Sure, why not bring your single greatest enemy and the father of modern terrorism, Yasser Arafat, arm his 40,000 fighters, and expect peace? Is anyone really surprised that some 2,000 Israelis — the equivalent of 60,000 Americans — have been blown to smithereens in the years following Oslo as Arafat funded the intifadas and suicide bombers, with actual checks linking him to the explosions?

Then came Israel’s greatest war hero, Ariel Sharon, proving that he could improve even on his predecessor Rabin’s folly by withdrawing unilaterally from Gaza, without getting anything in return from the Palestinians.

I remember the 2004 and 2005 debates on the hitnatkut — withdrawal — so well. I was at the center of them, visiting the beautiful settlements of Gush Katif over and over again in their terminal months, and even taking my kids to be among the very last Jews to plant trees in the beautiful enclave on Tu B’Shvat of 2005.

All of those settlements, homes, businesses, and advanced hydroponics — we were amazed to see cucumbers and tomatoes growing out of the sand — that could have served as a model to Gazans of the economic potential of the territory, were destroyed by Sharon and the IDF.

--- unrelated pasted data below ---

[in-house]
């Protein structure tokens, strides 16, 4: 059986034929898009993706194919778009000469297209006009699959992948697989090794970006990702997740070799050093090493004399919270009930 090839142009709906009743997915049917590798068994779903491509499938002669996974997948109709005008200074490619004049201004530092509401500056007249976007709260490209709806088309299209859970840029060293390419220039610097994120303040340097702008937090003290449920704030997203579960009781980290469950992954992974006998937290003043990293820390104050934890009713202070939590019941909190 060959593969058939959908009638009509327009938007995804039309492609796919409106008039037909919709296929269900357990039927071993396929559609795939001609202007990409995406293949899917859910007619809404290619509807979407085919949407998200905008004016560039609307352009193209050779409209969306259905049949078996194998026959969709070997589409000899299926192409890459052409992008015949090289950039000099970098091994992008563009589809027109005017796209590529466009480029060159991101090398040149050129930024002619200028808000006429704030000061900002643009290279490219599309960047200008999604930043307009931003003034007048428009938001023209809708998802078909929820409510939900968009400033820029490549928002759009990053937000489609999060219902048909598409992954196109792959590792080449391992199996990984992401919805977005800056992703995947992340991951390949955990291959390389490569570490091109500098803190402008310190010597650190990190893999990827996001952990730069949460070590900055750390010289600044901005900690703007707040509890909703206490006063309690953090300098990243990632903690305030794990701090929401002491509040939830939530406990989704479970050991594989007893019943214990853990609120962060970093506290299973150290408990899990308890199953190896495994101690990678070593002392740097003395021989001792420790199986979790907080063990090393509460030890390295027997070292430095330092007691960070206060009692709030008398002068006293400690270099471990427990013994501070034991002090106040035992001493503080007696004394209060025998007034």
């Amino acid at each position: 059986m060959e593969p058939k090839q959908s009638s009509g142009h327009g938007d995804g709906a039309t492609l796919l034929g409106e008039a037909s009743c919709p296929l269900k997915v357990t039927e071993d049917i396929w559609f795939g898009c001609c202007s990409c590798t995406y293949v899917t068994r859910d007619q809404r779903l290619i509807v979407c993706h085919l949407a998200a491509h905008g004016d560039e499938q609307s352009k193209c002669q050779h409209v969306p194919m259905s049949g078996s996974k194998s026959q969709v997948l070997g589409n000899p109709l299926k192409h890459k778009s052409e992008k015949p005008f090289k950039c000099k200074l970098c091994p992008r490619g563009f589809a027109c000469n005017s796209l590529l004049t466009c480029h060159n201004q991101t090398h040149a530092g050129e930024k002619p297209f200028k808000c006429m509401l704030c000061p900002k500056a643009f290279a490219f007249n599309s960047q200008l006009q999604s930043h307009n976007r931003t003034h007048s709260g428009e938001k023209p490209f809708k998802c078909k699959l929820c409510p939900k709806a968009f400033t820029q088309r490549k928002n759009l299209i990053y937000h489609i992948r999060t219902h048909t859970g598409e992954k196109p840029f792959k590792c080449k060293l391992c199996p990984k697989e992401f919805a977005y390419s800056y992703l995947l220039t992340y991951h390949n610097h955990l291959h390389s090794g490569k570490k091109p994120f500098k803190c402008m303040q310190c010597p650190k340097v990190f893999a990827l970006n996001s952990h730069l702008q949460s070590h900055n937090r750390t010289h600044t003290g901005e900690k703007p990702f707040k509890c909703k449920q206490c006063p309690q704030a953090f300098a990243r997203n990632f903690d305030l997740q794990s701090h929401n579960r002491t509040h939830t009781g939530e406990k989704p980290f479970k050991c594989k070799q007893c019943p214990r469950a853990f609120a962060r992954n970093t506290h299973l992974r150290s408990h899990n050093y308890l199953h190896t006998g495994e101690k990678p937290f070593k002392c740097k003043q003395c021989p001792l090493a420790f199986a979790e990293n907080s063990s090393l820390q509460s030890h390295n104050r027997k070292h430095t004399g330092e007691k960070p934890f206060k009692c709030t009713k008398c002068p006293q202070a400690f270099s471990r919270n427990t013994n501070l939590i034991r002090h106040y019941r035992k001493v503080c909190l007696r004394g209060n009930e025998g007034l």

And what replaced them? As the New York Times reported this week, 350 miles of tunnels, all in an enclave that is only 27 miles long.

So here we are, nearly 25 years, four wars, and thousands of Israelis dead, and the United States and the Biden administration are now pushing Israel to create a Palestinian state.

Netanyahu has fiercely resisted, and he deserves immense credit for pushing back against Israel’s foremost ally. As much as Bibi will be called upon to address the awful security failures of October 7 — and he will — he should also receive praise for standing up to unprecedented international pressure to destroy Hamas completely and utterly.

As an American Jew, for the rest of my life I will be grateful to Joe Biden for all he has done to support and arm Israel over the last three months. He’s been exemplary. But the very same president has an addiction to funding Iran, the source of all the mayhem. Iran now controls Iraq, Syria, Lebanon, and Yemen. Most of the terrorism comes from the murderous mullahs. I completely understand why Biden doesn’t want a war with Iran. Both parties in the United States are profoundly isolationist, and everyone is tired of the endless wars. But what does that have to do with funding the main funder of terrorism?

We’ll leave that question for another time. For now, let’s be absolutely clear. For Israel, a two-state solution is a final solution. There is no possibility of Israel’s continuity with a Palestinian state alongside it. Gaza is in nearly every sense a Palestinian state. Gazans have their own army, foreign policy, economy, and police force, and it all was born out of free elections in 2006 that brought Hamas to power. Why would we believe that any Palestinian state will turn out any differently?

Shmuley Boteach of Englewood was a rabbi at Oxford University for 11 years when he founded the Oxford L’Chaim Society, which became Oxford’s second largest student group and where Cory Booker served as student president. Rabbi Boteach is the author of “The Israel Warrior” and “Kosher Hate.” Follow him on Instagram and Twitter @RabbiShmuley.